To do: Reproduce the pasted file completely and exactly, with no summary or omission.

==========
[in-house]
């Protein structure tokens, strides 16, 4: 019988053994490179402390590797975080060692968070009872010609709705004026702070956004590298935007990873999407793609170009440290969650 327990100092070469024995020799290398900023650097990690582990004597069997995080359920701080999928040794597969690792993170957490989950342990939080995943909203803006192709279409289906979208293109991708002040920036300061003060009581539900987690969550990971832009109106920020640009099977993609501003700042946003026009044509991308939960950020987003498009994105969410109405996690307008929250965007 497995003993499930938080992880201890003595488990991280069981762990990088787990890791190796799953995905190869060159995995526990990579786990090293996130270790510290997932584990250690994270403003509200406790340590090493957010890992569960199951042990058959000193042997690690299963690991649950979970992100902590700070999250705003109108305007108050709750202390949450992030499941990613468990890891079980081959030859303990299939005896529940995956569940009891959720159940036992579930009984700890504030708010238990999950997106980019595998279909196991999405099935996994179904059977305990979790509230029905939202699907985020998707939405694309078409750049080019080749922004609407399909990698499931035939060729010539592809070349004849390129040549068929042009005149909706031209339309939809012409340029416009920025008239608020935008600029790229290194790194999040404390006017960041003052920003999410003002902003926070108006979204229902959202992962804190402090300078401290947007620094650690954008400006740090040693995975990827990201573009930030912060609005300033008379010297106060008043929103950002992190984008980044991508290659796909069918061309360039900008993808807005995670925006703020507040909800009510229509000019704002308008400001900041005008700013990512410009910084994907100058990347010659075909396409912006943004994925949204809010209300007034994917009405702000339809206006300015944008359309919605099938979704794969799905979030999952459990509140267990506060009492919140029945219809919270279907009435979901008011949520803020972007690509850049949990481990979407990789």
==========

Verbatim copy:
[in-house]
């Protein structure tokens, strides 16, 4: 019988053994490179402390590797975080060692968070009872010609709705004026702070956004590298935007990873999407793609170009440290969650 327990100092070469024995020799290398900023650097990690582990004597069997995080359920701080999928040794597969690792993170957490989950342990939080995943909203803006192709279409289906979208293109991708002040920036300061003060009581539900987690969550990971832009109106920020640009099977993609501003700042946003026009044509991308939960950020987003498009994105969410109405996690307008929250965007 497995003993499930938080992880201890003595488990991280069981762990990088787990890791190796799953995905190869060159995995526990990579786990090293996130270790510290997932584990250690994270403003509200406790340590090493957010890992569960199951042990058959000193042997690690299963690991649950979970992100902590700070999250705003109108305007108050709750202390949450992030499941990613468990890891079980081959030859303990299939005896529940995956569940009891959720159940036992579930009984700890504030708010238990999950997106980019595998279909196991999405099935996994179904059977305990979790509230029905939202699907985020998707939405694309078409750049080019080749922004609407399909990698499931035939060729010539592809070349004849390129040549068929042009005149909706031209339309939809012409340029416009920025008239608020935008600029790229290194790194999040404390006017960041003052920003999410003002902003926070108006979204229902959202992962804190402090300078401290947007620094650690954008400006740090040693995975990827990201573009930030912060609005300033008379010297106060008043929103950002992190984008980044991508290659796909069918061309360039900008993808807005995670925006703020507040909800009510229509000019704002308008400001900041005008700013990512410009910084994907100058990347010659075909396409912006943004994925949204809010209300007034994917009405702000339809206006300015944008359309919605099938979704794969799905979030999952459990509140267990506060009492919140029945219809919270279907009435979901008011949520803020972007690509850049949990481990979407990789």